Writing Addition and Subtraction ExpressionsExpressions can be modeled using a bar diagram like the one below. This example shows the number of biographies (x) currently in our classroom library and the increase of 13 new biographies from the school book fair. This expression x + 13 represents the total number of biographies the library has now.
This expression can also be written as 13 + x to represent this situation. One way to test the equivalency of the expressions is to substitute values for x and see if the sum of both equations are still the same. If x = 2, x+ 13 = 13+ x, 2 + 13 = 13 + 2, If x= -1 -1 + 13 = 13 + -1
As a result of the commutative property of addition these expressions are also proven equivalent.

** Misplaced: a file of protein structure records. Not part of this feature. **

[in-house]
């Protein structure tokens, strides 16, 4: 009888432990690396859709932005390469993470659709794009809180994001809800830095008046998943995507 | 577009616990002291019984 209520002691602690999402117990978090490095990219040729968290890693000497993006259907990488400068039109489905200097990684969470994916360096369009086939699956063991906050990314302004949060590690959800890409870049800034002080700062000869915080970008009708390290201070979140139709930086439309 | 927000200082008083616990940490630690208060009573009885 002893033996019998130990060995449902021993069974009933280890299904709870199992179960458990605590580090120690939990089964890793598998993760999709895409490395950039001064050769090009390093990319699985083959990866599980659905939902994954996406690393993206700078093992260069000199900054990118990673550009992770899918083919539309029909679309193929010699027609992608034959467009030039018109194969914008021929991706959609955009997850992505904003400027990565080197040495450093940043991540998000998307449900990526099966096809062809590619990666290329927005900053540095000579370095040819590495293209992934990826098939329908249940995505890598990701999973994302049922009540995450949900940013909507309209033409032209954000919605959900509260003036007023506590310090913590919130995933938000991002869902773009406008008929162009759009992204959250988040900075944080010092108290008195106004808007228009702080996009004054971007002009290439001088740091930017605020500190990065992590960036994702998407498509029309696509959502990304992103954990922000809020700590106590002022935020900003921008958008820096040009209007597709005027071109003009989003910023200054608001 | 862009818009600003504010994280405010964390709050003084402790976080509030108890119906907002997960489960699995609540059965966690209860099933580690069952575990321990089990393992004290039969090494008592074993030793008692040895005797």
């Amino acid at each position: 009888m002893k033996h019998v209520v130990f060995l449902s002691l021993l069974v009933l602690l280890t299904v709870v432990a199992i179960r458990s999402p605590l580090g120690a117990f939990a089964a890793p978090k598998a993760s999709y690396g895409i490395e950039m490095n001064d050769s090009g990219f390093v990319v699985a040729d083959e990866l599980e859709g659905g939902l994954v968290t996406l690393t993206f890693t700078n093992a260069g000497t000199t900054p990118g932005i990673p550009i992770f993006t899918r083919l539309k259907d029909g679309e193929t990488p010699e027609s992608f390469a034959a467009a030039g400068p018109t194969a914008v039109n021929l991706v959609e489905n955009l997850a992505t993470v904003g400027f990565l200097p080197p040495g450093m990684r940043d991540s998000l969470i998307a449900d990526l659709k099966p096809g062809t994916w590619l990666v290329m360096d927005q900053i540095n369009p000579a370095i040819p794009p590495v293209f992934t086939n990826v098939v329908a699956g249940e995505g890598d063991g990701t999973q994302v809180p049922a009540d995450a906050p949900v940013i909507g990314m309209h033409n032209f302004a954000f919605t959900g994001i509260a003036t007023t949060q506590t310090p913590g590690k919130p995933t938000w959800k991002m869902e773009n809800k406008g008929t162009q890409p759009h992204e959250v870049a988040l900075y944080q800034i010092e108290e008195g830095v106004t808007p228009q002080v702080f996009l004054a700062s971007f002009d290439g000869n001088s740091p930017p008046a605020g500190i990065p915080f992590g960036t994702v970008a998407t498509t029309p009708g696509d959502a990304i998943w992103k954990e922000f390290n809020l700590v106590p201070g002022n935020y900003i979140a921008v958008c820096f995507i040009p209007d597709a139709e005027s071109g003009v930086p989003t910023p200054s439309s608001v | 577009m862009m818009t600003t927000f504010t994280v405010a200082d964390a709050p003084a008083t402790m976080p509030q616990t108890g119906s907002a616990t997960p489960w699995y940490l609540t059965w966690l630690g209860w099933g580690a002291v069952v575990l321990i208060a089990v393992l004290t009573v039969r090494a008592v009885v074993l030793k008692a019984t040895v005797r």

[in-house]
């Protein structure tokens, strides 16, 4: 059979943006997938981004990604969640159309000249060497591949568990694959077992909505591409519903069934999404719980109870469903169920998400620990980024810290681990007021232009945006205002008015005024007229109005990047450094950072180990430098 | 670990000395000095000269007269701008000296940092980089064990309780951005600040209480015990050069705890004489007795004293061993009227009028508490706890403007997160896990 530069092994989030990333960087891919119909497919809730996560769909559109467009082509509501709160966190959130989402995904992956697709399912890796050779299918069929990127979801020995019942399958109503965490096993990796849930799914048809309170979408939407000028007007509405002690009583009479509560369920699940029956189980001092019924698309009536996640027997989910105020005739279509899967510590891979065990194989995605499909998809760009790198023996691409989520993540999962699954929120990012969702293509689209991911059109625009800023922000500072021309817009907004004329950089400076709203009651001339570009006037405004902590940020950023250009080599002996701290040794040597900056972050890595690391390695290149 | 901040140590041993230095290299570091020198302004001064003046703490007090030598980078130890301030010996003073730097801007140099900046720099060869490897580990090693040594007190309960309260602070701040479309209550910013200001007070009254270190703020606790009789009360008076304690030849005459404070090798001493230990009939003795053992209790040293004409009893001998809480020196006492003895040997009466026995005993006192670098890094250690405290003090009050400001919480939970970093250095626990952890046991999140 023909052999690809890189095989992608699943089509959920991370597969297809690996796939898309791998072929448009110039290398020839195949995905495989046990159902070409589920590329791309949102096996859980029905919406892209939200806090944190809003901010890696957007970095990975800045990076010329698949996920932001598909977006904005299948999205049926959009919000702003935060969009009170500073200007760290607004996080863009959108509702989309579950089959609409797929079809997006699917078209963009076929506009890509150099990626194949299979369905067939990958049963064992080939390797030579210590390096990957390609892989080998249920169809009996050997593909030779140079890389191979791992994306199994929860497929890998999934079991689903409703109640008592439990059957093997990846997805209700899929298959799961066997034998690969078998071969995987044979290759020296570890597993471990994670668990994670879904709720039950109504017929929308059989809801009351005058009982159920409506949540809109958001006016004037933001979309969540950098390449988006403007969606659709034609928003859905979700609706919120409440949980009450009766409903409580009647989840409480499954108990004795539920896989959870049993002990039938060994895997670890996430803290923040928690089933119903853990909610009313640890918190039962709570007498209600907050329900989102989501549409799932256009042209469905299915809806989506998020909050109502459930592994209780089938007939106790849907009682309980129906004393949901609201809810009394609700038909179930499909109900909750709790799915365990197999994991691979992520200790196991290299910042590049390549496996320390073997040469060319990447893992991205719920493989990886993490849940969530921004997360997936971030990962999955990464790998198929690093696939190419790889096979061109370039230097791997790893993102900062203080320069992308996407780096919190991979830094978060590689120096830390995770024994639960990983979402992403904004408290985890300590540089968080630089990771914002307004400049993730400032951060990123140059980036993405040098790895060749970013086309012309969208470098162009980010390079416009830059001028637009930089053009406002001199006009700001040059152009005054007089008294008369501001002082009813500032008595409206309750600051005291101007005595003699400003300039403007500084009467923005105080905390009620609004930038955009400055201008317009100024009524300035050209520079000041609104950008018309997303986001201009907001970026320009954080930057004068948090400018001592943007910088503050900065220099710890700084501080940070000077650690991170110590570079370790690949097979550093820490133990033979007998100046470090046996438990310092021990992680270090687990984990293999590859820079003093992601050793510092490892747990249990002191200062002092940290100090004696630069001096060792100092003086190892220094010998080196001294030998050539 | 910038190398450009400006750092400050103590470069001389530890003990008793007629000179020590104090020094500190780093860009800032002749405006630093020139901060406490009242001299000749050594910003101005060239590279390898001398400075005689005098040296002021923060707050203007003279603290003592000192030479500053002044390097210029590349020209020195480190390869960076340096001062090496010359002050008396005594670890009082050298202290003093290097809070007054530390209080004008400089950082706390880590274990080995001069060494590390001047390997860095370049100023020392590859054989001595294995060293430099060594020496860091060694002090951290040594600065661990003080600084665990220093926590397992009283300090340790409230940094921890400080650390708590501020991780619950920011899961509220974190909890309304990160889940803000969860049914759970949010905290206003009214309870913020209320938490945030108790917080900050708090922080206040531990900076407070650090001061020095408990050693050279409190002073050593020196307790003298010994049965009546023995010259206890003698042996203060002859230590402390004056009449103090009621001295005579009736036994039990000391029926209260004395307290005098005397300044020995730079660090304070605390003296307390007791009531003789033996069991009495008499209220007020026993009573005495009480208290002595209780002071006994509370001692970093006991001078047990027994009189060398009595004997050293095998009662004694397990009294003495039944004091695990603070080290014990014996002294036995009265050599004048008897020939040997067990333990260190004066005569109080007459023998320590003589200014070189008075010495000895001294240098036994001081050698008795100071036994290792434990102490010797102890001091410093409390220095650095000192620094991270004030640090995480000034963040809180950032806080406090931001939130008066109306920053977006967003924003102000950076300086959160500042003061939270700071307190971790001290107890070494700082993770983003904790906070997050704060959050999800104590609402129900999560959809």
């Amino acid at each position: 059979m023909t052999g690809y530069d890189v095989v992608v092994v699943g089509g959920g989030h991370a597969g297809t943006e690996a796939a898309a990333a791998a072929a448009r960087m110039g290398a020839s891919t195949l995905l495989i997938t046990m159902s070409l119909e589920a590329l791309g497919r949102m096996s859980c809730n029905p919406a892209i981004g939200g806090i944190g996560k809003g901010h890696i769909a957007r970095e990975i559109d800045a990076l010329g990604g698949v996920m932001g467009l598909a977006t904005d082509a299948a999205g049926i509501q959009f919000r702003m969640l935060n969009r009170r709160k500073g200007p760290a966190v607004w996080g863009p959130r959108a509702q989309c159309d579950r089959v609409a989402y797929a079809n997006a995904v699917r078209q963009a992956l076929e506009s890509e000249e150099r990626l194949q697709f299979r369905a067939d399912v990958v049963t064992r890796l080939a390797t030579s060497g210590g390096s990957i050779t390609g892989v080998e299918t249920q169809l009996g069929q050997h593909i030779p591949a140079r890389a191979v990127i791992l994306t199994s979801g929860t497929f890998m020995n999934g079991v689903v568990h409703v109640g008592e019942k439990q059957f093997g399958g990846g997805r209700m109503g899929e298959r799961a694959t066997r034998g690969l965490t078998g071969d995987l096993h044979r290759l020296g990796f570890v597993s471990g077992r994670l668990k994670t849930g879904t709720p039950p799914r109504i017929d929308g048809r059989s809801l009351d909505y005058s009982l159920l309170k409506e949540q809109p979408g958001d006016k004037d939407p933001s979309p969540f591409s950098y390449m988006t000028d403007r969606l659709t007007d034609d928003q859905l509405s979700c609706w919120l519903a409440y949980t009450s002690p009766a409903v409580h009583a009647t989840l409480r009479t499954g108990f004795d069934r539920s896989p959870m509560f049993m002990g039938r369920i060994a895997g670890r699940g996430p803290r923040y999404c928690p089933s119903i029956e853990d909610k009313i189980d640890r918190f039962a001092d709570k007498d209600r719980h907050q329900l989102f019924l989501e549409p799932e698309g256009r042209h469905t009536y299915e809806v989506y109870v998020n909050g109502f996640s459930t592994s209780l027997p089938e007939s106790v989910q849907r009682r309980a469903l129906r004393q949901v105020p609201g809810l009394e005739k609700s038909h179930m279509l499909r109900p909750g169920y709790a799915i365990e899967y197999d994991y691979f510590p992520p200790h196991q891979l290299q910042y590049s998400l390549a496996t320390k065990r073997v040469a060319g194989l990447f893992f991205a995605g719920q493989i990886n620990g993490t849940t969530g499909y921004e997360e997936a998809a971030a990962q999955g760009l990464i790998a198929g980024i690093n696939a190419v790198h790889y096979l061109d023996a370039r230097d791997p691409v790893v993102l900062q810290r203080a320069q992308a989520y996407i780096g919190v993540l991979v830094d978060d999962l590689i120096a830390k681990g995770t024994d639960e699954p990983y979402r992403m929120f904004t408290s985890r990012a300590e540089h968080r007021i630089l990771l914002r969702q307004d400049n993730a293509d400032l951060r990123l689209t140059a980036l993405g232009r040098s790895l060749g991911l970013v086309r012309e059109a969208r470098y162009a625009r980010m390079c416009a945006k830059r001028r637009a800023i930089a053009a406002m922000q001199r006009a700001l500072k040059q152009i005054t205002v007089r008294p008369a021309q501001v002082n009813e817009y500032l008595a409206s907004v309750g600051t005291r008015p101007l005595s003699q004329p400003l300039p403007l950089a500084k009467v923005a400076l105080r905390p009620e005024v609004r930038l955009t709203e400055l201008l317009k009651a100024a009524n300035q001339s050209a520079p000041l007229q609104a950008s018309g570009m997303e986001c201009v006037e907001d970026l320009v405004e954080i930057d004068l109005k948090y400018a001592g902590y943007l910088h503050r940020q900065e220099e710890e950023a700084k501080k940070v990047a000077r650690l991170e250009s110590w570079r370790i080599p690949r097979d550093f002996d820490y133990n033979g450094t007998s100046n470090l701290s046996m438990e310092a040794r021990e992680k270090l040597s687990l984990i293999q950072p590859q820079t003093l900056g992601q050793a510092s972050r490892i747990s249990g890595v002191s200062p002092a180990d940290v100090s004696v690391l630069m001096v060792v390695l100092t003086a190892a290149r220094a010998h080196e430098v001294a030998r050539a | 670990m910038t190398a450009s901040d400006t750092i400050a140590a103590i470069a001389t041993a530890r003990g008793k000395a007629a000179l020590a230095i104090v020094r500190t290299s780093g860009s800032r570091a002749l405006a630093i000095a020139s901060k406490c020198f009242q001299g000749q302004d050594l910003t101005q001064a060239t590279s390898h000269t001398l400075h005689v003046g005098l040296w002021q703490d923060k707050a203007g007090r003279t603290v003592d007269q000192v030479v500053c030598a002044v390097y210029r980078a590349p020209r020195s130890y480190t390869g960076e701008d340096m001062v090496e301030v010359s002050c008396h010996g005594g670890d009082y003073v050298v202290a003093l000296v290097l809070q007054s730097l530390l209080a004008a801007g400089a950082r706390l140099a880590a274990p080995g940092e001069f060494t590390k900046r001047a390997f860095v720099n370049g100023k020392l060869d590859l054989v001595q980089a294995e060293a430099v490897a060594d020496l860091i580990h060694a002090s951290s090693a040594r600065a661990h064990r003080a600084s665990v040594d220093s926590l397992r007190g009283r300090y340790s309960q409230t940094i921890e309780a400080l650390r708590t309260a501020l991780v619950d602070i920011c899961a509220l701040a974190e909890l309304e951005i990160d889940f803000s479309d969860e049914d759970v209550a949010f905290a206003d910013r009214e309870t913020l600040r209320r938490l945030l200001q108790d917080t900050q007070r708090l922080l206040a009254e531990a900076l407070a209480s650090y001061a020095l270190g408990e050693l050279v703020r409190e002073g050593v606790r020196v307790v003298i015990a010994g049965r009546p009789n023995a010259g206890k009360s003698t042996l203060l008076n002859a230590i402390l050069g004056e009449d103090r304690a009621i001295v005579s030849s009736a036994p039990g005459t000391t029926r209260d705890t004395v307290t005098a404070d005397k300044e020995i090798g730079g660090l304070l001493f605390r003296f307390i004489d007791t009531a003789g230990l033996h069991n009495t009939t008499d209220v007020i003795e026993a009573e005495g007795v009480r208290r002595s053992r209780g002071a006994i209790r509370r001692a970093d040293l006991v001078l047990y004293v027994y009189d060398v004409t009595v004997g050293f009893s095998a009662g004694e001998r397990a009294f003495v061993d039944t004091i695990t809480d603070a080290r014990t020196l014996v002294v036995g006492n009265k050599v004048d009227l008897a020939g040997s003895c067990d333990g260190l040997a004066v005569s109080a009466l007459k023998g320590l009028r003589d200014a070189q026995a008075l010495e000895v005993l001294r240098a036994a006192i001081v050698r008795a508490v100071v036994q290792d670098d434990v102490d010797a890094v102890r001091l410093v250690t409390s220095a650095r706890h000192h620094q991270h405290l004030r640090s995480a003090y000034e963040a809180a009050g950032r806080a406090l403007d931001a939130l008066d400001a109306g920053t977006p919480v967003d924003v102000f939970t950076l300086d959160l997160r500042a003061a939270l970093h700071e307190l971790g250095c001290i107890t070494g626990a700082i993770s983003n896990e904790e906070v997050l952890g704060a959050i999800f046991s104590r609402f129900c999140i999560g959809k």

Write my own algebraic expression...
1. Start with an input such as "12" (miles from home to downtown)
2. Add in a variable such as "d" (distance traveled)
3. Put it together into a situation like I want to get downtown but have already traveled d miles. How far do I still have to go?
4. Define your variable(s) D= distance traveled.
5. Finally, Write the expression 12 - d
Now test out your algebraic expression.... If d= 6.5 how far is the distance from downtown?
12- d Substitute in 6.5 for d, 12-6.5= 5
If d= 6.5, I have to go only 5 more miles.
Sample Practice Questions about writing expressions. Write an algebraic expression to represent each of the following situations.
- The height (h) increased by 6 inches.
- 43 more than (t); t= time
- Carrie sold 50 bags of popcorn today. Carrie sold (p) fewer bags than Terry.
- Seven less than a number (n)